The thinking behind Drink Tank, and other public health news about alcohol
The opportunities of the digital age are changing the way public health advocates engage with the wider community, as evidenced by the recent launch of Drink Tank, a new “conversation space” for discussions about alcohol.
In the article below, Michael Thorn, Chief Executive of the Foundation for Alcohol Research and Education (FARE), explains some of the thinking behind the new site.
He says: “It is only by following communication innovations that public health advocates will be able to mobilise the support to bring about necessary public policy changes.”
At the bottom of the post are some links to other public health news and initiatives related to alcohol.
Behind the scenes of Drink Tank
Michael Thorn writes:
At a time when everyone can be a publisher if they wish, why launch another online commentary site into the already crowded and noisy ether?
Last week, the Canberra-based Foundation for Alcohol Research and Education (FARE) went live with its new online discussion site Drink Tank.
Drink Tank aims to generate commentary and debate about alcohol policy and to be a platform for sharing views and concerns about the use and abuse of alcohol in Australia. But there is more to the site than meets the eye.
Drink Tank is a means to an end. Certainly, as the sponsor of the blog, FARE is keen it has good and entertaining writing – writing that challenges and engages, and makes people think.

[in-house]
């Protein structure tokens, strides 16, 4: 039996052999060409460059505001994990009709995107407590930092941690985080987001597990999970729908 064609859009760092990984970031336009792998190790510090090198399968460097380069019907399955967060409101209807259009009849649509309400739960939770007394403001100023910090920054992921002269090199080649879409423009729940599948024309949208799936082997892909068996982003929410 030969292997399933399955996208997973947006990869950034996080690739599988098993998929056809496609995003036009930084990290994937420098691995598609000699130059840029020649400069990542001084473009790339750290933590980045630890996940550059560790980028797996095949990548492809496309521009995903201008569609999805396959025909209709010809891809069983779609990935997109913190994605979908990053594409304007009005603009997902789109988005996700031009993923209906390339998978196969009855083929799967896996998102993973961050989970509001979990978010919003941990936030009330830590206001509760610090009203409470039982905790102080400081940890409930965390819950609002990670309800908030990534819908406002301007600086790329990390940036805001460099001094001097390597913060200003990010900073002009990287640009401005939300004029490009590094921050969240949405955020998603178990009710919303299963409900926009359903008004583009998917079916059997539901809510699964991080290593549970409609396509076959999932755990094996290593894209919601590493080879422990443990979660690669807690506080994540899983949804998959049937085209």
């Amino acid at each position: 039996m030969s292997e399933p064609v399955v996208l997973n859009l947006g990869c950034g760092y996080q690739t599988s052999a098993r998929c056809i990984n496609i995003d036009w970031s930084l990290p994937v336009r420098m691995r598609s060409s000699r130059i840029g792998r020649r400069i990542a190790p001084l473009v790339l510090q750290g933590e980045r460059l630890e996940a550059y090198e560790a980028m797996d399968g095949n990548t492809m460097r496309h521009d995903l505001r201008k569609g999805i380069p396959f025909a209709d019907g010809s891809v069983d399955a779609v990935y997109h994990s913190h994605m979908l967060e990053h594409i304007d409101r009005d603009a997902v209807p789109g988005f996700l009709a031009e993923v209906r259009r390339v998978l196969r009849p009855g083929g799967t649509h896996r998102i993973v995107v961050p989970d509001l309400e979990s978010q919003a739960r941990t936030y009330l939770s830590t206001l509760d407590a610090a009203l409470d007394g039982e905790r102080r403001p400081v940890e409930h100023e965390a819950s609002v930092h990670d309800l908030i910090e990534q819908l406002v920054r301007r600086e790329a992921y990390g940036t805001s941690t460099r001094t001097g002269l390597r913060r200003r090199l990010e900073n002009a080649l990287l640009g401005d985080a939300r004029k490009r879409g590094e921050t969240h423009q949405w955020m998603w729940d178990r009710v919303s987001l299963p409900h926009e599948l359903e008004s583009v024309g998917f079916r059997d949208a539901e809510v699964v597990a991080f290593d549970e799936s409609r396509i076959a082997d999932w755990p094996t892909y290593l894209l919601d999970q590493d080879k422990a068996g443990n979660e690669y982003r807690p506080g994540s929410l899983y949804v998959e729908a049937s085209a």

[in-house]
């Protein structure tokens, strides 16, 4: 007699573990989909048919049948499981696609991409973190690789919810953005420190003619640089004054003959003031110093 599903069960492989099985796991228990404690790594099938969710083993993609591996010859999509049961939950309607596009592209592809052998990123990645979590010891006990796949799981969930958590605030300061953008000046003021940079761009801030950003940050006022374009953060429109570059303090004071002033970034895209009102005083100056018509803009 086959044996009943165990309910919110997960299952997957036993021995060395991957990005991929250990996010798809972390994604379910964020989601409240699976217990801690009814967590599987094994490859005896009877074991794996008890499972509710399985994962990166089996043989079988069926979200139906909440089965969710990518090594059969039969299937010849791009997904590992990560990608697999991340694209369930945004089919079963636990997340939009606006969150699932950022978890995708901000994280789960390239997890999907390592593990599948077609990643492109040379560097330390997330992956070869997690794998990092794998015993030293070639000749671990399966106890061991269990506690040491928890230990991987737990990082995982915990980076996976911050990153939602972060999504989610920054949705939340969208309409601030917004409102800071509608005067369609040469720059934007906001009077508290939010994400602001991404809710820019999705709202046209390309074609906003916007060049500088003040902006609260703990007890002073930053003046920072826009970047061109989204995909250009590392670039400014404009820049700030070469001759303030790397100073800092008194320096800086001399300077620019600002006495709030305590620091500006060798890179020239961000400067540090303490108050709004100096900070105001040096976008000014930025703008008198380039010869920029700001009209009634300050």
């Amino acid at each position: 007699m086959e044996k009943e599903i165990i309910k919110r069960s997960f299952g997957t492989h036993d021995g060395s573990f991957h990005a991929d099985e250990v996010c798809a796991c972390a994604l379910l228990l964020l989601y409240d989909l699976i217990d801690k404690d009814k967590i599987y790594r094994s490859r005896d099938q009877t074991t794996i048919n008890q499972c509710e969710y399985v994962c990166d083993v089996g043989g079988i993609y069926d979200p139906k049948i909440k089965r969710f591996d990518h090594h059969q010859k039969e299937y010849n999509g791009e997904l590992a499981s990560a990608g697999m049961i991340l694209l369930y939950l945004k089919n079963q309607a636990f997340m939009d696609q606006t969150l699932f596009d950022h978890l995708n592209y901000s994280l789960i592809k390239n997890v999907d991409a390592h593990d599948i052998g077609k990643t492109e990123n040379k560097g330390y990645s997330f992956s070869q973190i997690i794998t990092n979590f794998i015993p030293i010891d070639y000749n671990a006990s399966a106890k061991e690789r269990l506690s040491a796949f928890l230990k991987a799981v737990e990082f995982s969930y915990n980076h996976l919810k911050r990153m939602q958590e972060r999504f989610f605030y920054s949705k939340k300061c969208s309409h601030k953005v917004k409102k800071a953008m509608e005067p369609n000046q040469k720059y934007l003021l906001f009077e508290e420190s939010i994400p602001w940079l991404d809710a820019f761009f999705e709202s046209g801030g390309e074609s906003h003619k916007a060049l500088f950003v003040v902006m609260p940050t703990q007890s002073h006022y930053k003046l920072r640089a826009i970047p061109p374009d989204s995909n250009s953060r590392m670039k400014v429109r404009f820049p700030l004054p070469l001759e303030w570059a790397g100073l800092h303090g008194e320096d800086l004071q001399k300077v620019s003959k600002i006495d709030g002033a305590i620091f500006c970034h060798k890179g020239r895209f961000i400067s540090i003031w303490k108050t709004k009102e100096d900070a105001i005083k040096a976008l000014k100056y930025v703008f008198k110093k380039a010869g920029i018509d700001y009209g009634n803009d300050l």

But its main purpose is to prompt discussion about alcohol in the blogosphere that will influence behaviour change.
Communications trends clearly demonstrate the value and importance of social media. Nick Bilton’s terrific book I live in the future and here is how it works has influenced FARE’s thinking.
Bilton, the lead technology writer for The New York Times Bits blog, writes about social networks and how a radically changed media world is influencing human behaviour. He borrows an idea from long-time Cornell University academic Benedict Anderson to develop the idea of ‘imagined communities’ to explain the online world.
He argues that the concept of imagined communities takes us beyond geography. These communities are about shared interests; some are connected and overlap, but most don’t. Nevertheless, they are dynamic and subject to influence by other communities in our lives. At any time we may be members of a number of different communities.
As technology continues to expand and strengthen personal, professional and social connections across space and time, online communities are also growing. It is this that shaped the creation of Drink Tank.